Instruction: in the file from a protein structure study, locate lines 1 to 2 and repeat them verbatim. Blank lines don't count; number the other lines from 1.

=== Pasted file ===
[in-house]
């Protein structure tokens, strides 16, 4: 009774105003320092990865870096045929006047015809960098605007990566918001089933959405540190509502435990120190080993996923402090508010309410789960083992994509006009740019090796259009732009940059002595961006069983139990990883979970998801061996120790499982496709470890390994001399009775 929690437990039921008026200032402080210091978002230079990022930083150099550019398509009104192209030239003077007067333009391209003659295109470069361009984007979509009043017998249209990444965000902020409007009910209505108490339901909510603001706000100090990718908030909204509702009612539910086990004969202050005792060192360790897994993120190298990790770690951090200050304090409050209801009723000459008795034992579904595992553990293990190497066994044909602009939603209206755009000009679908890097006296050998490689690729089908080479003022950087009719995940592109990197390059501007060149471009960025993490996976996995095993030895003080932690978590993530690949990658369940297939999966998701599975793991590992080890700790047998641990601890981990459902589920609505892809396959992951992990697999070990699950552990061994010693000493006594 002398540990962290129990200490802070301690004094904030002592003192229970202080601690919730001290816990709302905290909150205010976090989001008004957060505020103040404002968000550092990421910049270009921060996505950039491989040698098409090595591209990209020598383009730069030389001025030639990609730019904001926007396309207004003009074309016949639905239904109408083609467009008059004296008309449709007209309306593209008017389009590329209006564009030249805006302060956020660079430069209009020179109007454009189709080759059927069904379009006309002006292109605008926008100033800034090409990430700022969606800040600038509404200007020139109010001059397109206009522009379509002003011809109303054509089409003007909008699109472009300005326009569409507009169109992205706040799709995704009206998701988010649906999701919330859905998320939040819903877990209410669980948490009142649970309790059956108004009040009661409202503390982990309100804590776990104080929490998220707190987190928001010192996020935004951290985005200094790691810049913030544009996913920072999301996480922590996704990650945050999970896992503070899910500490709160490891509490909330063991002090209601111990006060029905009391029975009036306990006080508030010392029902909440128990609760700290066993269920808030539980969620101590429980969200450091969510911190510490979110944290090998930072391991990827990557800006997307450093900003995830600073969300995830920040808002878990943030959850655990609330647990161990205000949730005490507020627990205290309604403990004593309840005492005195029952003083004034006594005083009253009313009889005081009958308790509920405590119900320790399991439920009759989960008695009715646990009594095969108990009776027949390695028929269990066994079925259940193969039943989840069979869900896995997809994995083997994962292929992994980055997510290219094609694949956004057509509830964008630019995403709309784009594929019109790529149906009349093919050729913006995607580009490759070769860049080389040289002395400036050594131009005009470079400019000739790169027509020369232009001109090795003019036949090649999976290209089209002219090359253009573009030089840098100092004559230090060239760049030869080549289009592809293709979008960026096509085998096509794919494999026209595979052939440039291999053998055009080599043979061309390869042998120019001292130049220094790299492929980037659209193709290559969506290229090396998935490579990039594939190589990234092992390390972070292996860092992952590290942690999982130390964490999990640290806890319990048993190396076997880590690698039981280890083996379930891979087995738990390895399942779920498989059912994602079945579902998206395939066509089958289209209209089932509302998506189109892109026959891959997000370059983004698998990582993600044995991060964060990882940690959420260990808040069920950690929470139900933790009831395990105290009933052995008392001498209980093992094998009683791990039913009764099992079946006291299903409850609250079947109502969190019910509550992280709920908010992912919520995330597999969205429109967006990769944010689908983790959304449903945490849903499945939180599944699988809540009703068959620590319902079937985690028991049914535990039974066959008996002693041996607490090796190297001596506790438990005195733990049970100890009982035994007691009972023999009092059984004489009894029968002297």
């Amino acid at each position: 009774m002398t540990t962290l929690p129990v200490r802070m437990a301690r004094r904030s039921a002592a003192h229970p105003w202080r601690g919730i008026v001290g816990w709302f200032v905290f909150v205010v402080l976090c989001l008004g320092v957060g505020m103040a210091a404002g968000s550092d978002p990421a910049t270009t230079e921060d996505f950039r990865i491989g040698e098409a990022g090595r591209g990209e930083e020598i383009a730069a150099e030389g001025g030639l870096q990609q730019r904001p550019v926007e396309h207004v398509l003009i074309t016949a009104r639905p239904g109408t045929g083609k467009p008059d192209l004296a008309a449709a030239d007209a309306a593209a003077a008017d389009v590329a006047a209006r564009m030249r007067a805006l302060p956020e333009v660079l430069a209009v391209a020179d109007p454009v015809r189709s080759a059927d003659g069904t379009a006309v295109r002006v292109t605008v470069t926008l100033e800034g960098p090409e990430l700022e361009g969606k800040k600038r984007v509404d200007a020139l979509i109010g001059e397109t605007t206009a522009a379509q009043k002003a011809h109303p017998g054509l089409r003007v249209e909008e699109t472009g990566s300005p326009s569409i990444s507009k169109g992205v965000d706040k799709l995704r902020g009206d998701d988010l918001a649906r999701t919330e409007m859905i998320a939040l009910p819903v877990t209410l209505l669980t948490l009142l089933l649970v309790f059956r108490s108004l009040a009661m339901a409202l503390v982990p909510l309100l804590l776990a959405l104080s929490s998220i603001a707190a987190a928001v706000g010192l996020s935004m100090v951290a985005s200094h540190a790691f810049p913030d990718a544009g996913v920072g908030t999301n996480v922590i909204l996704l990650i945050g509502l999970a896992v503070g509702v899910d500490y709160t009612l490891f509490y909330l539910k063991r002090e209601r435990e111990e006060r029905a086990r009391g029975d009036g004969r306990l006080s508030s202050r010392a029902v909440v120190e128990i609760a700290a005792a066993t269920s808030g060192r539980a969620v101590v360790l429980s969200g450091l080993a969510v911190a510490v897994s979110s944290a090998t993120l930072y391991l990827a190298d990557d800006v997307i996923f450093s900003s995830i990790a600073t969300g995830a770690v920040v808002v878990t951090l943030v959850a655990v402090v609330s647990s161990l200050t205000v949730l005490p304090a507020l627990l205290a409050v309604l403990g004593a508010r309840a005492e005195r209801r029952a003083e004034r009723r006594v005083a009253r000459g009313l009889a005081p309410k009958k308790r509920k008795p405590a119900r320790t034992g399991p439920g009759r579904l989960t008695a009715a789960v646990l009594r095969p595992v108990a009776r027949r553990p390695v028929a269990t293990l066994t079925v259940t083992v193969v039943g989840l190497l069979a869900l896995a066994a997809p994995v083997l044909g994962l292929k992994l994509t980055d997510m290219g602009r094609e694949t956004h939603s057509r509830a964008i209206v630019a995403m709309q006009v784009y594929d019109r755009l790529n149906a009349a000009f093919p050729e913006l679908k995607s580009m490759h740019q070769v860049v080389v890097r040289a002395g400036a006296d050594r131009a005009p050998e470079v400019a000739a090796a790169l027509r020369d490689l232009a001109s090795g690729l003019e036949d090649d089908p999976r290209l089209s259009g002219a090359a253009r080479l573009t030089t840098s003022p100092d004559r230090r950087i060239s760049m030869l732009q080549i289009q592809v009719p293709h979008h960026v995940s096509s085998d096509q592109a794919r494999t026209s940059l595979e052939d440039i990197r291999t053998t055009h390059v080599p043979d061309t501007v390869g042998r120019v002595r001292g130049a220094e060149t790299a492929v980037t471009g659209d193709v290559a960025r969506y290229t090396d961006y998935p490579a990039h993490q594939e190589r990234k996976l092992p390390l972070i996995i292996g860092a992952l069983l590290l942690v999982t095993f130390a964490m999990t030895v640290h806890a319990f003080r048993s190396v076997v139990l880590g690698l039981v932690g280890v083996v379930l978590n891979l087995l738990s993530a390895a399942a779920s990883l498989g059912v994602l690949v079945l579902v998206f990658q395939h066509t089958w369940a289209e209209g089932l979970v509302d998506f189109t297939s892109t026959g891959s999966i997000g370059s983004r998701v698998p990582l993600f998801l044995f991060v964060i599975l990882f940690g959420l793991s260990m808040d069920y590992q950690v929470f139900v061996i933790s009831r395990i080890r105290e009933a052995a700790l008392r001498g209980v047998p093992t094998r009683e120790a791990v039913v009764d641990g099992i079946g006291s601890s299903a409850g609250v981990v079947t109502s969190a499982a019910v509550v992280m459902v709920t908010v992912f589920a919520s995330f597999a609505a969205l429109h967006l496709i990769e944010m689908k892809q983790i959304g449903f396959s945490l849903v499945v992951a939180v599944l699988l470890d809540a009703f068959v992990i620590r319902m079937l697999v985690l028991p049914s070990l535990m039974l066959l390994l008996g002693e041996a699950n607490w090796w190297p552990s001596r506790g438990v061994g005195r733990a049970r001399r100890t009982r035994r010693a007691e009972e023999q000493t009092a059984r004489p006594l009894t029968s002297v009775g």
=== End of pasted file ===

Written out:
[in-house]
């Protein structure tokens, strides 16, 4: 009774105003320092990865870096045929006047015809960098605007990566918001089933959405540190509502435990120190080993996923402090508010309410789960083992994509006009740019090796259009732009940059002595961006069983139990990883979970998801061996120790499982496709470890390994001399009775 929690437990039921008026200032402080210091978002230079990022930083150099550019398509009104192209030239003077007067333009391209003659295109470069361009984007979509009043017998249209990444965000902020409007009910209505108490339901909510603001706000100090990718908030909204509702009612539910086990004969202050005792060192360790897994993120190298990790770690951090200050304090409050209801009723000459008795034992579904595992553990293990190497066994044909602009939603209206755009000009679908890097006296050998490689690729089908080479003022950087009719995940592109990197390059501007060149471009960025993490996976996995095993030895003080932690978590993530690949990658369940297939999966998701599975793991590992080890700790047998641990601890981990459902589920609505892809396959992951992990697999070990699950552990061994010693000493006594 002398540990962290129990200490802070301690004094904030002592003192229970202080601690919730001290816990709302905290909150205010976090989001008004957060505020103040404002968000550092990421910049270009921060996505950039491989040698098409090595591209990209020598383009730069030389001025030639990609730019904001926007396309207004003009074309016949639905239904109408083609467009008059004296008309449709007209309306593209008017389009590329209006564009030249805006302060956020660079430069209009020179109007454009189709080759059927069904379009006309002006292109605008926008100033800034090409990430700022969606800040600038509404200007020139109010001059397109206009522009379509002003011809109303054509089409003007909008699109472009300005326009569409507009169109992205706040799709995704009206998701988010649906999701919330859905998320939040819903877990209410669980948490009142649970309790059956108004009040009661409202503390982990309100804590776990104080929490998220707190987190928001010192996020935004951290985005200094790691810049913030544009996913920072999301996480922590996704990650945050999970896992503070899910500490709160490891509490909330063991002090209601111990006060029905009391029975009036306990006080508030010392029902909440128990609760700290066993269920808030539980969620101590429980969200450091969510911190510490979110944290090998930072391991990827990557800006997307450093900003995830600073969300995830920040808002878990943030959850655990609330647990161990205000949730005490507020627990205290309604403990004593309840005492005195029952003083004034006594005083009253009313009889005081009958308790509920405590119900320790399991439920009759989960008695009715646990009594095969108990009776027949390695028929269990066994079925259940193969039943989840069979869900896995997809994995083997994962292929992994980055997510290219094609694949956004057509509830964008630019995403709309784009594929019109790529149906009349093919050729913006995607580009490759070769860049080389040289002395400036050594131009005009470079400019000739790169027509020369232009001109090795003019036949090649999976290209089209002219090359253009573009030089840098100092004559230090060239760049030869080549289009592809293709979008960026096509085998096509794919494999026209595979052939440039291999053998055009080599043979061309390869042998120019001292130049220094790299492929980037659209193709290559969506290229090396998935490579990039594939190589990234092992390390972070292996860092992952590290942690999982130390964490999990640290806890319990048993190396076997880590690698039981280890083996379930891979087995738990390895399942779920498989059912994602079945579902998206395939066509089958289209209209089932509302998506189109892109026959891959997000370059983004698998990582993600044995991060964060990882940690959420260990808040069920950690929470139900933790009831395990105290009933052995008392001498209980093992094998009683791990039913009764099992079946006291299903409850609250079947109502969190019910509550992280709920908010992912919520995330597999969205429109967006990769944010689908983790959304449903945490849903499945939180599944699988809540009703068959620590319902079937985690028991049914535990039974066959008996002693041996607490090796190297001596506790438990005195733990049970100890009982035994007691009972023999009092059984004489009894029968002297």